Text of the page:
Anyway, Thursday comes and I get a call. "We would like you to come back for more pictures of your right breast. We have openings today." Gulp.
Now, I know this is not uncommon. Of course it makes sense that they may not have all the right angles to see all they want to see. But I did not think of these common thoughts. I went into full panic mode.
How could my kids grow up without me?
I won't see Haley get married?
I need to be here for Jack.
You see, if you don't already know, my son has leukemia. And it would just be so cruel to lay another thing on this family. We can't have two of us with cancer. I'm playing the "fair" card here, and that just wouldn't be fair. I call my husband at work and tell him I need to go in and the silence on the other end says volumes.
So, I go in to get another five smushes (is this a real word) on my right breast. I go to the waiting room to wait for the results, only to find out they now want an ultrasound. PANIC. But I keep it in check.
In the end, they were just cysts. No immediate worries of cancer. But I left there a puddle of smush (there, I used it again). Relieved, but beaten up.
I decided I needed a Dunkin Donuts pumpkin coffee after that fiasco. I mean, fearing you have cancer always deserves a hot pumpkin coffee, am I right?!? When it's my turn in the drive thru line, I pull up to find out that the person in front of me paid for my coffee. Just a random act of kindness. Do you think they knew? Do you think that on this very day, at that very minute, I needed a random act of kindness? Well, the flood gates were opened and I was truly thankful.
Fast forward to Friday. Jack goes into the Dana Farber Cancer Institute every third Friday, which is the beginning of his chemo cycle. While he is getting a lumbar puncture (where chemo is injected directly into his spine), I head to the pharmacy to retrieve his medicines.
As is customary (and polite), you stand about 10 feet behind the person at the counter. But I can clearly see the register and the amounts showing on the screen. At first I think they must be codes for the medicines; 518.60, 320.40, 196.80, etc . . . Then it totals up: $10,100.80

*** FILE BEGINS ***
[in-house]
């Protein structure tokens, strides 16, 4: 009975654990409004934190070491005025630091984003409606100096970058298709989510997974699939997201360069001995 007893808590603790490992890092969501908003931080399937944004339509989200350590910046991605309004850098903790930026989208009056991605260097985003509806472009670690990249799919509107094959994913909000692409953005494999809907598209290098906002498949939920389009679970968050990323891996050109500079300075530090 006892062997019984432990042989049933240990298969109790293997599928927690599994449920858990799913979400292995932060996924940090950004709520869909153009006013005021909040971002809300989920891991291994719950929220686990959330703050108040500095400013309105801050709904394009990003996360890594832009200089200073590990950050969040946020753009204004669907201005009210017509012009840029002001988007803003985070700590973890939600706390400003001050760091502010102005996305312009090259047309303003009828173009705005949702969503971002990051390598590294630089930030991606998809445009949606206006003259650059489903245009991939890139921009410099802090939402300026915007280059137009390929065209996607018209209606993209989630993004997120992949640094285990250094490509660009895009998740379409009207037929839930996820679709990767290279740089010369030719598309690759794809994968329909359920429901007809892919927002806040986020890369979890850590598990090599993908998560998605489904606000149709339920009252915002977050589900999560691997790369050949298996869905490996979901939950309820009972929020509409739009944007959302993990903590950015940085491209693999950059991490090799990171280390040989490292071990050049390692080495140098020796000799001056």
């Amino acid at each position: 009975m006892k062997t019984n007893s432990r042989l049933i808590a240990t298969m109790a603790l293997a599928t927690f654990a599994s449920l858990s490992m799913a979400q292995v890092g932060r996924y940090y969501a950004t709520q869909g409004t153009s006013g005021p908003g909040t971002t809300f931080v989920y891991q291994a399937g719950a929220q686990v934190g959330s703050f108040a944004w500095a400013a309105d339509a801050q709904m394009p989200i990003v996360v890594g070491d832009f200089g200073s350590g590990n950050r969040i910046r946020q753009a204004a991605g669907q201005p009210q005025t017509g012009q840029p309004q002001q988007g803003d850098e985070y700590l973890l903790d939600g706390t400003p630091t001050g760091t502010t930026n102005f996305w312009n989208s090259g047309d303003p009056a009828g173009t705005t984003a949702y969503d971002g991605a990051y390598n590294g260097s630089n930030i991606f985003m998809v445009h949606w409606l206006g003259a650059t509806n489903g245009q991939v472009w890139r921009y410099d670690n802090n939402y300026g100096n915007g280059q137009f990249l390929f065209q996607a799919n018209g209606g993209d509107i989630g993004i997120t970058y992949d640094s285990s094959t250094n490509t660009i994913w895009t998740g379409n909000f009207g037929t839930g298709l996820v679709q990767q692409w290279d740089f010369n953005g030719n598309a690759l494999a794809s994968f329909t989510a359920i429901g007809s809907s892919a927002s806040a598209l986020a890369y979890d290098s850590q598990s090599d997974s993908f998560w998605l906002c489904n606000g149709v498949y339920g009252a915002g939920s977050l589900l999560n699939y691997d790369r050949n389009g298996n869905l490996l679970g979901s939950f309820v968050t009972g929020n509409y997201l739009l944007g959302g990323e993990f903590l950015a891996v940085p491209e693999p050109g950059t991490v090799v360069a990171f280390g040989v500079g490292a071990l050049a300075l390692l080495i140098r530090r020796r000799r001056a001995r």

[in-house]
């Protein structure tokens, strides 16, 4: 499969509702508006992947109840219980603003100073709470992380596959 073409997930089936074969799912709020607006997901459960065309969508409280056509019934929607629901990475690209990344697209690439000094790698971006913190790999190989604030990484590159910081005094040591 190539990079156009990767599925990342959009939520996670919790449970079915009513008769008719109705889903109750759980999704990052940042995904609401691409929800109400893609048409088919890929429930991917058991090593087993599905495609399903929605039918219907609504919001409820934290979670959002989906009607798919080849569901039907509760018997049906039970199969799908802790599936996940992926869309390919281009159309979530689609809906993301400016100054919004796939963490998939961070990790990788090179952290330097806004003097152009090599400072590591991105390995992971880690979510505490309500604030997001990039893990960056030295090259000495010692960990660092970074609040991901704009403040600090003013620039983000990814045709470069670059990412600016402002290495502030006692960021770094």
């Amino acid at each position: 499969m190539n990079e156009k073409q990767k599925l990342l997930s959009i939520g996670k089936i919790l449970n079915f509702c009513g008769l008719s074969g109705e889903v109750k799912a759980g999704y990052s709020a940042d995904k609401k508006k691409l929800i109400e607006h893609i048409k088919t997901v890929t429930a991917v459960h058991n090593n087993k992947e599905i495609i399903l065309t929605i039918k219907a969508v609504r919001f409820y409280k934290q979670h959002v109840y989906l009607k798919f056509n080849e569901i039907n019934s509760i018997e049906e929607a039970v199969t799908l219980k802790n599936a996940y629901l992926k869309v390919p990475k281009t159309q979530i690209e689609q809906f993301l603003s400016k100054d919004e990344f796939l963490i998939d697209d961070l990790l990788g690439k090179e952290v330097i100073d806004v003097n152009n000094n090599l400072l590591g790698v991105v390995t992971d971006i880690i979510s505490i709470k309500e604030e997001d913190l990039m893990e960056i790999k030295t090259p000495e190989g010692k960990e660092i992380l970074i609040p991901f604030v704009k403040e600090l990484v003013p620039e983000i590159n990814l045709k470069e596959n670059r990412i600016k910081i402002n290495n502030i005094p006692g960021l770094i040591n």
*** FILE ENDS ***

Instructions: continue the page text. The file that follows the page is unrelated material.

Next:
They were never codes! They were the cost of her medicines! OMG! She just ran her credit card through like she was buying a pack of gum.
It just seems criminal to me. I don't know her story, or the story of the loved one she is getting the meds for, but is this the cost to staying alive? Do the meds last a week, month? How can anyone afford this? I feel so thankful that we do have insurance and that it covers many of our cancer-related expenses. And perhaps she can submit the receipt to someone, somewhere, and get back some of the costs. But holy cow.
Stay healthy people.
P.S. I wasn't offered the same customary, politeness when I was at the counter paying for my son's medicines. The woman behind me came up to the counter, slammed her purse down within 6" of me, and started to leaf through her purse. She had her pathetic looking husband holding her other bags while she barked at him, trying to find some hidden item buried in bottom. After my initial shock that she lacked all boundry skills, I would turn and look at her, hoping she would get the what-the-hell-are-you-doing-up-my-ass-you-arrogant-uncivilized-human-being stare and sulk away. But she didn't. And, because I am exceptionally good at thinking exactly what to say after the fact, I just left there irrate.